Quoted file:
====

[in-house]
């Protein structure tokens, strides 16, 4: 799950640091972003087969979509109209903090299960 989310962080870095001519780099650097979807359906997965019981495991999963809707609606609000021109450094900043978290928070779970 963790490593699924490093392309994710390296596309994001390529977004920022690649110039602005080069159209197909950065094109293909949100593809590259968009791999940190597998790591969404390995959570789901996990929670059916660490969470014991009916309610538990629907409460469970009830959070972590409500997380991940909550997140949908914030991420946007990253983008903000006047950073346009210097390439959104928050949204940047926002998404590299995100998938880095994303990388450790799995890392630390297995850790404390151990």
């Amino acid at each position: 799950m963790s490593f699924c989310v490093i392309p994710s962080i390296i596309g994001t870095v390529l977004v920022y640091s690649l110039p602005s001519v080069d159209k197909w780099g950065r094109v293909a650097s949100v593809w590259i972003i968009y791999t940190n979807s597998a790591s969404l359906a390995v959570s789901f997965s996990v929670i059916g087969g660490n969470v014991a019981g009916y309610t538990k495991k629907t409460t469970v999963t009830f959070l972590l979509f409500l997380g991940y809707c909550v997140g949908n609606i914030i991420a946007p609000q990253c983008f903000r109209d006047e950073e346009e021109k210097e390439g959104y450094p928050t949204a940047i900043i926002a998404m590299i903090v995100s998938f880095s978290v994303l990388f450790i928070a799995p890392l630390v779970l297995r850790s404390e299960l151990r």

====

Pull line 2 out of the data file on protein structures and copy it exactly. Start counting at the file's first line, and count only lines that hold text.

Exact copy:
């Protein structure tokens, strides 16, 4: 799950640091972003087969979509109209903090299960 989310962080870095001519780099650097979807359906997965019981495991999963809707609606609000021109450094900043978290928070779970 963790490593699924490093392309994710390296596309994001390529977004920022690649110039602005080069159209197909950065094109293909949100593809590259968009791999940190597998790591969404390995959570789901996990929670059916660490969470014991009916309610538990629907409460469970009830959070972590409500997380991940909550997140949908914030991420946007990253983008903000006047950073346009210097390439959104928050949204940047926002998404590299995100998938880095994303990388450790799995890392630390297995850790404390151990």